"A portrait is a picture in which there is just a tiny little something not quite right about the mouth." -- John Singer Sargent

Friday, June 24, 2016

Henry Cabot Lodge

This portrait of 1890 portrait of Henry Cabot Lodge (1850-1924) by John Singer Sargent hangs in the National Portrait Gallery in Washington, DC.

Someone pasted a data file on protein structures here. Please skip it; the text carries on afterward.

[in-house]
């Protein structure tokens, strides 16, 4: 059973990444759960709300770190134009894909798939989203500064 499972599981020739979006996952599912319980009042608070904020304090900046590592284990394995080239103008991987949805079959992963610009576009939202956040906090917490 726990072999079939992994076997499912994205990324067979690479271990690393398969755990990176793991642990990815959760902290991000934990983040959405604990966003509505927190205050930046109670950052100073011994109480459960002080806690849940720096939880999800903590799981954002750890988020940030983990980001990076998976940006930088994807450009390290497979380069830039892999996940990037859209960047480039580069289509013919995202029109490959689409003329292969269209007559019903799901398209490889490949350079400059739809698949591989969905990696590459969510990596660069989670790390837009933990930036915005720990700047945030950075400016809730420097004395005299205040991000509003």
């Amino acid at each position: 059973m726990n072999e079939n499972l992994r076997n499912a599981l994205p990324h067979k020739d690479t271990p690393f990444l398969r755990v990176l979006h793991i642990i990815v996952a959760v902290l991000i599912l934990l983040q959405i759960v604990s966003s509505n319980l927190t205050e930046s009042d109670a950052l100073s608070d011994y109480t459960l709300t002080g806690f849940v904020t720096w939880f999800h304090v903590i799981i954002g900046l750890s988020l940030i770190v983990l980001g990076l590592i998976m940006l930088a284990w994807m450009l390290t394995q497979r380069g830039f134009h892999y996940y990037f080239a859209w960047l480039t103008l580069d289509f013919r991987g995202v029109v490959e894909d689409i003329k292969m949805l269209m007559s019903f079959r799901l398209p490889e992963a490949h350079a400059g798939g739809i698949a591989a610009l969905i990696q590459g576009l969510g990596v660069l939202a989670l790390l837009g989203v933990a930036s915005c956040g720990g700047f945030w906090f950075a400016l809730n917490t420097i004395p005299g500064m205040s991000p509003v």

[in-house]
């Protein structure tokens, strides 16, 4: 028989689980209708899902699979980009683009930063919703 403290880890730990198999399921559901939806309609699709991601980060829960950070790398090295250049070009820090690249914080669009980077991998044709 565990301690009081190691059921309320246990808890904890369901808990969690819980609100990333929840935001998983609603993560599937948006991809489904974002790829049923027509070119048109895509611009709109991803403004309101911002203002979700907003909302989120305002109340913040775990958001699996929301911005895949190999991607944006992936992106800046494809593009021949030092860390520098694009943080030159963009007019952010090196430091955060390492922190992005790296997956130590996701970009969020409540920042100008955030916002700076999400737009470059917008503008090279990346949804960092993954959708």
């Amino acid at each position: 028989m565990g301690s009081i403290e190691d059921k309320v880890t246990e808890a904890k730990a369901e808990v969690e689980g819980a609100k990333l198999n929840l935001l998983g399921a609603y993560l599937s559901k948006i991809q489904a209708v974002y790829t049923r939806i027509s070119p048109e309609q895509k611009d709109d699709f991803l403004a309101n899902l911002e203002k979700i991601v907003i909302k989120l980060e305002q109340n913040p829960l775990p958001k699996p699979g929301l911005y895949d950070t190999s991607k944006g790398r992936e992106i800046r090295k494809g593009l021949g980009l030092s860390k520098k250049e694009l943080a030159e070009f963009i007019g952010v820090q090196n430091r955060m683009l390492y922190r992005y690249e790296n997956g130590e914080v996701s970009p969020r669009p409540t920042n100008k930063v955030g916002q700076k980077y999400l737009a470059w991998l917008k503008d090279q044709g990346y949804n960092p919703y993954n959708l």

"Henry Cabot Lodge exuded the confidence and haughtiness that his New England ancestry, wealth, and influence bestowed. He became a powerful senator and one of the Republican Party's most respected, if not loved, leaders. Lodge joined his close friend Theodore Roosevelt in calling for the United States to increase its navy and assume a larger role in world affairs. When war broke out in Europe in 1914, he supported American neutrality but believed that Germany was the aggressor. Concerned that U.S. security would be endangered by a German victory, he became increasingly angry with President Woodrow Wilson for not strengthening America's armed forces. Lodge successfully spearheaded the Senate's rejection of the Treaty of Versailles over the issue of the League of Nations. While he did not object to an interna­tional organization, he viewed the league as a threat to American sovereignty." -- National Portrait Gallery

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